States Government December 1, 1864, only 900, making a total indebtedness of only 4,236, and leaving an overcharge 1,742 men.
This settlement includes a suspended account of about 1,100 delinquents upon the draft of last July, which I supposed would never be exacted, and 2,344 years excess of service over quota of July, which I hoped would be credited on the present quota. All the above credits and calculations correspond with accounts of Colonel Averill, acting assistant provost-marshal-general for this State.
I would also remark that, taking the votes of the loyal States at the recent Presidential election as a basis, our proportion of 300,000 men would not exceed 3,000.
I should also state that as early as March, 1864, I requested that measures be taken by the Provost-Marshal-General to prevent the departure of enrolled men from Minnesota unless upon special permission from the national or State authorities, and the response induced me to believe that the drafted men who failed to report would be considered and arrested as deserters by the United States Government, and would, therefore, be credited to the State. The heavy contributions already made to the Army, and the constant apprehension of Indian raids by small parties of savages along a frontier of several hundred miles, has so prostrated our people that a demand for 5,978 men would, I fear, dishearten and discourage the most loyal and active supporters of the Government amongst us; and I know that a more faithful and loyal people cannot be found in the Union. I beg that such relief and explanations may be afforded as will remove the apprehensions of our people as to the excessive quota exacted from the State, and encourage the sub-districts to raise their respective quotas by securing voluntary enlistments. In order to a thorough understanding of the matter I respectfully ask, if consistent with the interests of the service, to be informed:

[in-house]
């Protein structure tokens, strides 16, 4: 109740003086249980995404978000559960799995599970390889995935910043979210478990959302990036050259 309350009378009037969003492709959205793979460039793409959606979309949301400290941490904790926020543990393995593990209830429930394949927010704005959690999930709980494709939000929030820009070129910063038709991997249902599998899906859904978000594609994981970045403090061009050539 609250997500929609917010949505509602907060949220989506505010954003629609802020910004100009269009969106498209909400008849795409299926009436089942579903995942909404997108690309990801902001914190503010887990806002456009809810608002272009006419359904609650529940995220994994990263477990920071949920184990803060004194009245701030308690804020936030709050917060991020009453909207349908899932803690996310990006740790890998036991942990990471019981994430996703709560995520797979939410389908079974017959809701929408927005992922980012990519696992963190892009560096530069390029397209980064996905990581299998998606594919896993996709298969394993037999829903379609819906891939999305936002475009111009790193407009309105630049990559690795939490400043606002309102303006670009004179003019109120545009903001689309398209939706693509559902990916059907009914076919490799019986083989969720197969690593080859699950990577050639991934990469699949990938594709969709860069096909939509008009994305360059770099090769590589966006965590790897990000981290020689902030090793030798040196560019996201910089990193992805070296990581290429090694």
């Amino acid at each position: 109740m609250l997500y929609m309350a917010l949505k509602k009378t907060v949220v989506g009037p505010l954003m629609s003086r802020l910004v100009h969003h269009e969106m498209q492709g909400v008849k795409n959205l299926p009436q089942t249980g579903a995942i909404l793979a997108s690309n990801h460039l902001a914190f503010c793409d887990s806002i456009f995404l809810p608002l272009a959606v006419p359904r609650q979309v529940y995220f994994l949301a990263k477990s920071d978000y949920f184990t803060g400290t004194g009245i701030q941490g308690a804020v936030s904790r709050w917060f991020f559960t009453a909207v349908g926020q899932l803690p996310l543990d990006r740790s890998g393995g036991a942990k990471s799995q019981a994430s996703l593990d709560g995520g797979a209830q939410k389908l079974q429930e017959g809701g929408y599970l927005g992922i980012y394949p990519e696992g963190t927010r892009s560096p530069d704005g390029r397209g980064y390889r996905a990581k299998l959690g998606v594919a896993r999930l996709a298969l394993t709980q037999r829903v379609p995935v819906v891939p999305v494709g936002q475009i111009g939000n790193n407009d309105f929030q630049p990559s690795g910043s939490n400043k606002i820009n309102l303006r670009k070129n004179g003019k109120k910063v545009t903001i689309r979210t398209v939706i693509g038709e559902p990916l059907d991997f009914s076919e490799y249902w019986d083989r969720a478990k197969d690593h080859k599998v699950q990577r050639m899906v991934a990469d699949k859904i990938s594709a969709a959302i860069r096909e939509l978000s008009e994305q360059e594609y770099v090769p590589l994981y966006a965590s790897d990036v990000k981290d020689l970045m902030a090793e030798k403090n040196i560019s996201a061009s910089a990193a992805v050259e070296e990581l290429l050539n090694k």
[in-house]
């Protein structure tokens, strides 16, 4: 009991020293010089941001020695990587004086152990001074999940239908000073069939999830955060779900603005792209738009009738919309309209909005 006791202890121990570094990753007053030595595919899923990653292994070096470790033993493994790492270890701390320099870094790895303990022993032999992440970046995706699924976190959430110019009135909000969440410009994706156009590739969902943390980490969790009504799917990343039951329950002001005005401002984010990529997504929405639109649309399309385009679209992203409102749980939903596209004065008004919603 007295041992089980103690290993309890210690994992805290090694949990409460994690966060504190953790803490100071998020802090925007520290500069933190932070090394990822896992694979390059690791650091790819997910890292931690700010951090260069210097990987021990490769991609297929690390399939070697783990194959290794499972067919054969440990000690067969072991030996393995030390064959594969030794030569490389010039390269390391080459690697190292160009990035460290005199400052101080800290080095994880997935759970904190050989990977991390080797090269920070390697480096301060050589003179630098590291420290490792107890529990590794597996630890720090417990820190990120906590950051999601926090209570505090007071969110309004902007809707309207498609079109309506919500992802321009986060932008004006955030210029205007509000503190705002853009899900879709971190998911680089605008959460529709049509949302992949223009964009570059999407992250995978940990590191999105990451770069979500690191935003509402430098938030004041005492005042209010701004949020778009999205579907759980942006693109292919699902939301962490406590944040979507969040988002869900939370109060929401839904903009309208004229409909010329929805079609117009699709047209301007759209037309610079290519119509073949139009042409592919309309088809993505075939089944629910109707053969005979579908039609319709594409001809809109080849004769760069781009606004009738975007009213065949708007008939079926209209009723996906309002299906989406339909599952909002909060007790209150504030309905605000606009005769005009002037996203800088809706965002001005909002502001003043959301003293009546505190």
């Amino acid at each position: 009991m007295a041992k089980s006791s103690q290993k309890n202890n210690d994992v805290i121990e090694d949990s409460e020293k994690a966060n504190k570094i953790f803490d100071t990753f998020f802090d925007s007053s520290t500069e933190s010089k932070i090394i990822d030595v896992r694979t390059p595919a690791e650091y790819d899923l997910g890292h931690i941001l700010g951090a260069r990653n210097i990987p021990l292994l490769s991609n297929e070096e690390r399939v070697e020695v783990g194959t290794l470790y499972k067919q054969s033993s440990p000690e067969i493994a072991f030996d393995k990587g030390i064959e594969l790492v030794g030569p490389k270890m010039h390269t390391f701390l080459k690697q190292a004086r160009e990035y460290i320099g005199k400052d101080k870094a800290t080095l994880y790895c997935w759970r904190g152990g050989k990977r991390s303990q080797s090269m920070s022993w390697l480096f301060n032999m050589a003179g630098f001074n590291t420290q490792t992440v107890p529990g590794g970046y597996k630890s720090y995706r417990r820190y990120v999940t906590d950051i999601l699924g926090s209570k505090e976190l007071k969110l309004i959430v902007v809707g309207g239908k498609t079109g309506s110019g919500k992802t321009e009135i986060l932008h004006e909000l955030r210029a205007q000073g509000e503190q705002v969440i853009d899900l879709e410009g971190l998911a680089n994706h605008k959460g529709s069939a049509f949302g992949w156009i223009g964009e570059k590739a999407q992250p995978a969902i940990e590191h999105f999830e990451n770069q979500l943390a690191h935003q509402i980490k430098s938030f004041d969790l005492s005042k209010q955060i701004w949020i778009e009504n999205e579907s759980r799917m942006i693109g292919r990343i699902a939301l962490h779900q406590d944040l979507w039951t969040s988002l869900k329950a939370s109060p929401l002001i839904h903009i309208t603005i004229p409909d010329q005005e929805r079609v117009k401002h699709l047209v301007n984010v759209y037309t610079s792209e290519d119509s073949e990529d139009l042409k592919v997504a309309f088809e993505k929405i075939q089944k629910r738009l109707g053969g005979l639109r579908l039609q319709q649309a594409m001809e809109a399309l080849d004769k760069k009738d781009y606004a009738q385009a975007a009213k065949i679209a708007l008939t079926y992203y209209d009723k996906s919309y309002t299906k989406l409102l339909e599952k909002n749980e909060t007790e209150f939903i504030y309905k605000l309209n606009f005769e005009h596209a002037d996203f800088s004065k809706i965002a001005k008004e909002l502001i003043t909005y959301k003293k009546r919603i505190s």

First. Whether the suspended account of July last is now exacted from all the States.
Second. The quota assigned to the respective States on the call of December 19 for 300,000 men (our proportion amounts to nearly one-seventh part of the entire voting population, which if required from all the loyal States would furnish more than half a million of men). I also respectfully call attention to the fact that the Second District, which has thus far furnished the most men and has a less number enrolled than the First District, has been apportioned 3,567 men, while the quota assigned to the First District is 2,411 men.
Very respectfully, your obedient servant,
Governor of Minnesota.
WAR DEPARTMENT, ADJUTANT-GENERAL'S OFFICE,
Washington, January 16, 1865.
ADJUTANT-GENERAL OF MISSOURI,
Saint Louis, Mo.:
I am directed to inform you that the plan submitted in your letter of the 24th ultimo for reorganizing the old cavalry regiments of Missouri by recruitment from the Missouri State Militia is not approved by the War Department.
THOMAS M. VINCENT,
67 R R-SERIES III, VOL IV